This Code, as well as the Public Servants Disclosure Protection Act, encourage you to exercise your moral duty and to report situations of misconduct as well as to cooperate in any investigation. When a disclosure is made, the people with authority in the Department have a duty to investigate and, if misconduct is found, then necessary corrective measures could be taken.
IRCC offers various internal reporting mechanisms for misconduct, as outlined in the following subsections.
7. Workplace investigations
The Workplace Investigations and Ethics Unit, Workplace and Workforce Management Branch, is responsible for internal administrative investigations into misconduct by individuals performing duties on behalf of IRCC, including locally engaged staff and consultants.
Allegations or suspected misconduct of a criminal nature or a breach of any other legislation or statute or those involving law enforcement interventions are investigated by Corporate Security at IRCC.
The IRCC Policy for Reporting and Investigating Misconduct sets out the reporting procedure.
You can also contact the Workplace Investigations and Ethics Unit to report incidents of malfeasance or misconduct at IRCC.WorkplaceInvestigationsUnit-United'enquetes.IRCC@cic.gc.ca.
No misconduct investigations shall be conducted by any internal groups apart from the Workplace Investigations and Ethics Unit or Corporate Security.
7.1 Internal disclosure officer
The purpose of the Public Servants Disclosure Protection Act (PSDPA) is to provide a secure and confidential process whereby you are encouraged to bring forward situations where wrongdoing may have taken place. Wrongdoing is defined in the PSDPA as serious violations that go against the public interest, such as:
- breaking federal or provincial laws or regulations;
- misusing public funds or assets;
- gross mismanagement;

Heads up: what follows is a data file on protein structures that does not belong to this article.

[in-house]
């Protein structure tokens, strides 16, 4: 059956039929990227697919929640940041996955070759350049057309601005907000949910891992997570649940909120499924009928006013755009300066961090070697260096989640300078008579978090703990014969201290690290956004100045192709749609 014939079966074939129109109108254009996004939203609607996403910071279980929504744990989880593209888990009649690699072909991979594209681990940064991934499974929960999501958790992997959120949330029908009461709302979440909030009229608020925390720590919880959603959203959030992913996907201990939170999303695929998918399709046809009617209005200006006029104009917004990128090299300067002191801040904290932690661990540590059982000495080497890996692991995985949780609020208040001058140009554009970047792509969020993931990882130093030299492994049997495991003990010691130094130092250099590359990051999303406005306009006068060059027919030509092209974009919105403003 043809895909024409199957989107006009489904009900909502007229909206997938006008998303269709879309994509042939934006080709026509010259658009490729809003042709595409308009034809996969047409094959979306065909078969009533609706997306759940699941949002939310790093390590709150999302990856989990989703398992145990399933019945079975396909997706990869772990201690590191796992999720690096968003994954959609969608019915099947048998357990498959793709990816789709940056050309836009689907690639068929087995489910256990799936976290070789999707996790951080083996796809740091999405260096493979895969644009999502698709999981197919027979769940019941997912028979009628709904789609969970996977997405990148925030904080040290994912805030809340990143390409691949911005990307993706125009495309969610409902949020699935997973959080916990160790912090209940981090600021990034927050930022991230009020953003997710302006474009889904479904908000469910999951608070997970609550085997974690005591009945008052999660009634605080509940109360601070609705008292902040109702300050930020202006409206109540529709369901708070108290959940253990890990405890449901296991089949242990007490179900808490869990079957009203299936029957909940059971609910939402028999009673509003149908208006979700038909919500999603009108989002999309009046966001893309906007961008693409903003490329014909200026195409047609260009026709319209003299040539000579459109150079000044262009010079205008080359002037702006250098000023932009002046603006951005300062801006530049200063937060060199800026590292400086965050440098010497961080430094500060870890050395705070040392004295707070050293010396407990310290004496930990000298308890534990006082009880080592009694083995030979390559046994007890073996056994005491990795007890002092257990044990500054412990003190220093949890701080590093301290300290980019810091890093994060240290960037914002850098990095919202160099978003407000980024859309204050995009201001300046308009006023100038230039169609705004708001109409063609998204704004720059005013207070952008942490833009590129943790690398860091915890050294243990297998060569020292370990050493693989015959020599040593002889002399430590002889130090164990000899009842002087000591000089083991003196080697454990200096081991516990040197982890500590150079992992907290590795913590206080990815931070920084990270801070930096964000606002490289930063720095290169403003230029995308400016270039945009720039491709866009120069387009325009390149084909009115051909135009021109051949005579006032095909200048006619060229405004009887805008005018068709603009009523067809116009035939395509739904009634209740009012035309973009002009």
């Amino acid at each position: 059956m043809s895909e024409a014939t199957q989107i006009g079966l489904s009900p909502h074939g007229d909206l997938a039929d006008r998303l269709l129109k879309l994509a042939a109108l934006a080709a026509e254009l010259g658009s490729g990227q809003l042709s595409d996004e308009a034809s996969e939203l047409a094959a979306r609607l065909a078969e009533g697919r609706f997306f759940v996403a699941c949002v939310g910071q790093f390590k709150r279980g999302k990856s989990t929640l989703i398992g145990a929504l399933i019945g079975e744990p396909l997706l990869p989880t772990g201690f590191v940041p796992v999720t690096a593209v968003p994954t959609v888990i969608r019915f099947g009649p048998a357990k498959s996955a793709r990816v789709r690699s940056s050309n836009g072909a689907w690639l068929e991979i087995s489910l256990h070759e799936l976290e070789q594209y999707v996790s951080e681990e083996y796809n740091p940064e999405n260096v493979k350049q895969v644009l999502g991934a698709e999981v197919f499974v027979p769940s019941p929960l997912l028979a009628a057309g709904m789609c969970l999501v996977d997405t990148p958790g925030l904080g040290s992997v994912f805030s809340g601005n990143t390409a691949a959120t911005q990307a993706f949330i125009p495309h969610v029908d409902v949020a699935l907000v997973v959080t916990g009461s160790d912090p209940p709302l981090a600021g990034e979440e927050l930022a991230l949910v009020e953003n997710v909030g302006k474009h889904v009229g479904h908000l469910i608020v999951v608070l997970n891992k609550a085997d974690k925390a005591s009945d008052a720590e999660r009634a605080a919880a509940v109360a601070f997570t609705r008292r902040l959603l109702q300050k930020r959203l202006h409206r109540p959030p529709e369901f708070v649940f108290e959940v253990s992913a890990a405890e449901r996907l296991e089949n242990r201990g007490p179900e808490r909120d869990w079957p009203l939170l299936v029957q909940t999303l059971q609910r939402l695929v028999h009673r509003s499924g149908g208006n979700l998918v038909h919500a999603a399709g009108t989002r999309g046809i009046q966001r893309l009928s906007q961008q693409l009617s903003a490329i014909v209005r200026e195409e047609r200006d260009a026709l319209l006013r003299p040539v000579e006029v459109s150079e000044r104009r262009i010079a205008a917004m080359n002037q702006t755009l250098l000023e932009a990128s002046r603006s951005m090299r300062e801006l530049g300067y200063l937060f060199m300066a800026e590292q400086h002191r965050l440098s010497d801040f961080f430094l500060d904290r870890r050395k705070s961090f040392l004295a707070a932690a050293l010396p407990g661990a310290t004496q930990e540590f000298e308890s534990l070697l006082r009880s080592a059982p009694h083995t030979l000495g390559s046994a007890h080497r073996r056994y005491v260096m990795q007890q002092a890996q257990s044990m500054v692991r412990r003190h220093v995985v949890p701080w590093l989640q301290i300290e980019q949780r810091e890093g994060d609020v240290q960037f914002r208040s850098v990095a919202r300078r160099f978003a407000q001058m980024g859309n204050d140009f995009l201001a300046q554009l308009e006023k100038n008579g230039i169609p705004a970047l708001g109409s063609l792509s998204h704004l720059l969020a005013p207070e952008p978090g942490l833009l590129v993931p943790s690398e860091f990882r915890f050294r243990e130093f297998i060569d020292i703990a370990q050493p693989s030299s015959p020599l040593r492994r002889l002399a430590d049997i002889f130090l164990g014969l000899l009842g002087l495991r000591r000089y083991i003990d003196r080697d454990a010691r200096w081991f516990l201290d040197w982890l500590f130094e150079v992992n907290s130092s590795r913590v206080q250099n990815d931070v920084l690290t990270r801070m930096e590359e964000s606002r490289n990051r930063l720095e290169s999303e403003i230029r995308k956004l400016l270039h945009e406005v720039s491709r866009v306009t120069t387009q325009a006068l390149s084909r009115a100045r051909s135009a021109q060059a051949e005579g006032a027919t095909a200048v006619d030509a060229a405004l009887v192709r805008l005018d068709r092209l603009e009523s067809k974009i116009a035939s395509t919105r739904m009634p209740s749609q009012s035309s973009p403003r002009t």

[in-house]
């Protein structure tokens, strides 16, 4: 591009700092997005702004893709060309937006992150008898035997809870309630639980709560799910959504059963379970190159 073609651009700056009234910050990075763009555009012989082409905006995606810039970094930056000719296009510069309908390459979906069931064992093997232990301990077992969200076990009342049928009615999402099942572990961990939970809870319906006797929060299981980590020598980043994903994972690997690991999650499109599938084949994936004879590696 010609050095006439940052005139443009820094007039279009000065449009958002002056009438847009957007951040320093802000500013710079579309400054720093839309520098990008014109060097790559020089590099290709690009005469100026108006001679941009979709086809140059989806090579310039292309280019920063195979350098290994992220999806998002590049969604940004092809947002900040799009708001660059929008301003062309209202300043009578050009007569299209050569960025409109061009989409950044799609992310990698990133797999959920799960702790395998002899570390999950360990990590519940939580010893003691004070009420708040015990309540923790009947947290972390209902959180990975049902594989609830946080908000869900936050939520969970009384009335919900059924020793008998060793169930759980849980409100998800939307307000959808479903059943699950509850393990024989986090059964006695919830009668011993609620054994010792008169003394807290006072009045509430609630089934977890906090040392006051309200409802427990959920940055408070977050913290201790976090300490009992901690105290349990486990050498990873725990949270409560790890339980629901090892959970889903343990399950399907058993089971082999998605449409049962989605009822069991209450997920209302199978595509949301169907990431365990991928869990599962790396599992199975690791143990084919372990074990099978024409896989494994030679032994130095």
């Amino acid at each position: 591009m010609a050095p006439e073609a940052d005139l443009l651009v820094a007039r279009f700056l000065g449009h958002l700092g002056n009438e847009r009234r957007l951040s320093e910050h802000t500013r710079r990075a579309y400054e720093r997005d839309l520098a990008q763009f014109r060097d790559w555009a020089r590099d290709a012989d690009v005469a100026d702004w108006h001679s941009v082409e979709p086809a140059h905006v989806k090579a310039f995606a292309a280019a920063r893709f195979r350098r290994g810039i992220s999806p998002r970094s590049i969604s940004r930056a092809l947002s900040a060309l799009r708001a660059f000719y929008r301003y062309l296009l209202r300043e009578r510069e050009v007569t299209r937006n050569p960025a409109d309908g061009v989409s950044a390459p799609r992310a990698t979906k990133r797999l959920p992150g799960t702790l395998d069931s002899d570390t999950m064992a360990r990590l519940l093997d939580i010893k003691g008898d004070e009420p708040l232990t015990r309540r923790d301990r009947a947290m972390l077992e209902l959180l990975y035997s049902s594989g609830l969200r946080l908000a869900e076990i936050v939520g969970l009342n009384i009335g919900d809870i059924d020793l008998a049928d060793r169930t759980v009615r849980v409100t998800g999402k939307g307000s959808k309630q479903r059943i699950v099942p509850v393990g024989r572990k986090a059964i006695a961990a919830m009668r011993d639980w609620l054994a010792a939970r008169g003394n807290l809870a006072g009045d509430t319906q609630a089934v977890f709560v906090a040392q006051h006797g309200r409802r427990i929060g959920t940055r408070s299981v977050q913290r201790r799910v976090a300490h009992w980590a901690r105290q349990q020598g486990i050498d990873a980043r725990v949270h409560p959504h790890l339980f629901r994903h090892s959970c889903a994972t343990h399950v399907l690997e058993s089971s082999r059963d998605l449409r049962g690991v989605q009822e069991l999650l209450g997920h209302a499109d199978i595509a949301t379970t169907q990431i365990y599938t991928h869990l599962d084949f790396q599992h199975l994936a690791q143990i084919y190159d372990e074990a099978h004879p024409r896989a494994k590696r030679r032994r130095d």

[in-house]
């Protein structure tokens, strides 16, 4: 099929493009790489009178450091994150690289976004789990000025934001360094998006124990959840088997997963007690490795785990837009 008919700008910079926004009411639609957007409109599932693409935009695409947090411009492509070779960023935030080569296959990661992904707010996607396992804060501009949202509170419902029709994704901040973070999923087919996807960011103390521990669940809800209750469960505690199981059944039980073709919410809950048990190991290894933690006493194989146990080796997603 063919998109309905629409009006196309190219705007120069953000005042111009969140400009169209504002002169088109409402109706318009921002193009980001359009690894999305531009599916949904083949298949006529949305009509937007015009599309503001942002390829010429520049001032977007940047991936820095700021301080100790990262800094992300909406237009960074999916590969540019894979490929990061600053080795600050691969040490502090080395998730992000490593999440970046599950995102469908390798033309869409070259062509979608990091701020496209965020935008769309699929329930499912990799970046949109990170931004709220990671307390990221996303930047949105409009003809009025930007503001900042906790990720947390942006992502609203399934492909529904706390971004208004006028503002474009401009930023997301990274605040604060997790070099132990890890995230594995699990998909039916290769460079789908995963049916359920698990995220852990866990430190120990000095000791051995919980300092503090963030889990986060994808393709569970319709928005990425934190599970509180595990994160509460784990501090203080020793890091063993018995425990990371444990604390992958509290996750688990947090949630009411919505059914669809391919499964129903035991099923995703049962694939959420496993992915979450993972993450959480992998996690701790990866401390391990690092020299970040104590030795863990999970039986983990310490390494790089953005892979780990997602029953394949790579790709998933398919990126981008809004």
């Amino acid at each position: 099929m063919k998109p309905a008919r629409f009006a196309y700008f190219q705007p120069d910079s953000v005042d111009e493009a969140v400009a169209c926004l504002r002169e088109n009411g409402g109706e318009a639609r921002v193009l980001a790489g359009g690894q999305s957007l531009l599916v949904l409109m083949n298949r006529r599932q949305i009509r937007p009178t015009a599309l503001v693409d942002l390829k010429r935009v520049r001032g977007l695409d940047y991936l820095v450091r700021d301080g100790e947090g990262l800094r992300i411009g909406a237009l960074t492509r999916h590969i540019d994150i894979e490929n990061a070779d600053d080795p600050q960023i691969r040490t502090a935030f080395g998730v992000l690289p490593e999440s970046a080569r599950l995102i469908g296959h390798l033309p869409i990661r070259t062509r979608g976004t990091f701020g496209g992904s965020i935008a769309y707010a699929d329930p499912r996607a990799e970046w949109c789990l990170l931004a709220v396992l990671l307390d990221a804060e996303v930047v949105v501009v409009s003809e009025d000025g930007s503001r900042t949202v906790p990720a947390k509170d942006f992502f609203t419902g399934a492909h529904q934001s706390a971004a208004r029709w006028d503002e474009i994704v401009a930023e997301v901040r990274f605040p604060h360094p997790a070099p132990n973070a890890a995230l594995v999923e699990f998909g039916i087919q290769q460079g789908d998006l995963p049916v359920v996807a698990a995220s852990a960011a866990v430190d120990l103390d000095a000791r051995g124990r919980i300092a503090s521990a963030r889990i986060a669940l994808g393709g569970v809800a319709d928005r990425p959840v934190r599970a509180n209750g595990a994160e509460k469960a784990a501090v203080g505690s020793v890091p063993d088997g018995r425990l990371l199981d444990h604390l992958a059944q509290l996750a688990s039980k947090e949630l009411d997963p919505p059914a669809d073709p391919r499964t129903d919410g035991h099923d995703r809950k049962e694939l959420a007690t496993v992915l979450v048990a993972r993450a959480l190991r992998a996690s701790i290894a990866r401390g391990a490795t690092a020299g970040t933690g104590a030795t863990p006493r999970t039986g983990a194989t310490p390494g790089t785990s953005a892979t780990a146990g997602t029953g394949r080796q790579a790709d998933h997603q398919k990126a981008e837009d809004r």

- serious breaches of the IRCC Code of Conduct or any Code established under the Act;
- any act or omission that endangers the life, health or safety of Canadians or the environment; or
- knowingly directing someone else to do these things.
The PSDPA is intended to address wrongdoing that could seriously impact the public’s confidence in the integrity of the public service, and is not intended to address matters of a personal nature, such as individual harassment complaints or individual workplace grievances. These matters should continue to be addressed through procedures available at IRCC to deal with such concerns.
For situations involving wrongdoing, you can make a disclosure to the Senior Officer for Disclosure by:
Senior Officer for Internal Disclosure
Immigration, Refugees and Citizenship Canada
365 Laurier Avenue West
Ottawa, Ontario K1A 1L1
7.2 Office of the public sector integrity commissioner
You can also disclose wrongdoing directly to the Office of the Public Sector Integrity Commissioner at the following address:
Office of the Public Sector Integrity Commissioner
60 Queen Street, 7th floor
Ottawa ON K1P 5Y7
Disclosures can also be made online at the Office of the Public Sector Integrity Commissioner
Appendix A – List of reportable assets and liabilities and exempt assets and liabilities
Please find bellow the list of assets and liabilities which must be reported if they present a risk of real, apparent or potential conflict of interest, and those which are exempt from being reported.
Examples of reportable assets and liabilities
- Publicly traded securities of corporations and foreign governments, and self-administered or self-directed Registered Retirement Savings Plans (RRSP), Registered Education Savings Plans (RESP), Tax-Free Savings Accounts (TFSA), or other similar investment instruments that are composed of these securities, where you are making investment decisions on individual and personal investments;